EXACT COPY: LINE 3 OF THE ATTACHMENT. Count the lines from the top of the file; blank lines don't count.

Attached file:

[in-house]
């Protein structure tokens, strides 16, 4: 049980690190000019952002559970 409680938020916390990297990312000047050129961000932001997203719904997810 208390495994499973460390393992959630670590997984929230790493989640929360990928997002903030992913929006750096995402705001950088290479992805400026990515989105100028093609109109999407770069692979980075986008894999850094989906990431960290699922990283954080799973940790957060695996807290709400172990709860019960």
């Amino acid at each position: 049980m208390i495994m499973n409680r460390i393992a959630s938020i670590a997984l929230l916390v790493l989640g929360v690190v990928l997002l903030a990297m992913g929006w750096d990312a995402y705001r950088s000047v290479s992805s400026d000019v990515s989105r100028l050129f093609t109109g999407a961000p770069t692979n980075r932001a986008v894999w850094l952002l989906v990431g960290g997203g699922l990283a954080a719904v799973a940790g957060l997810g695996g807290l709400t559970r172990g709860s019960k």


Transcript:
């Amino acid at each position: 049980m208390i495994m499973n409680r460390i393992a959630s938020i670590a997984l929230l916390v790493l989640g929360v690190v990928l997002l903030a990297m992913g929006w750096d990312a995402y705001r950088s000047v290479s992805s400026d000019v990515s989105r100028l050129f093609t109109g999407a961000p770069t692979n980075r932001a986008v894999w850094l952002l989906v990431g960290g997203g699922l990283a954080a719904v799973a940790g957060l997810g695996g807290l709400t559970r172990g709860s019960k």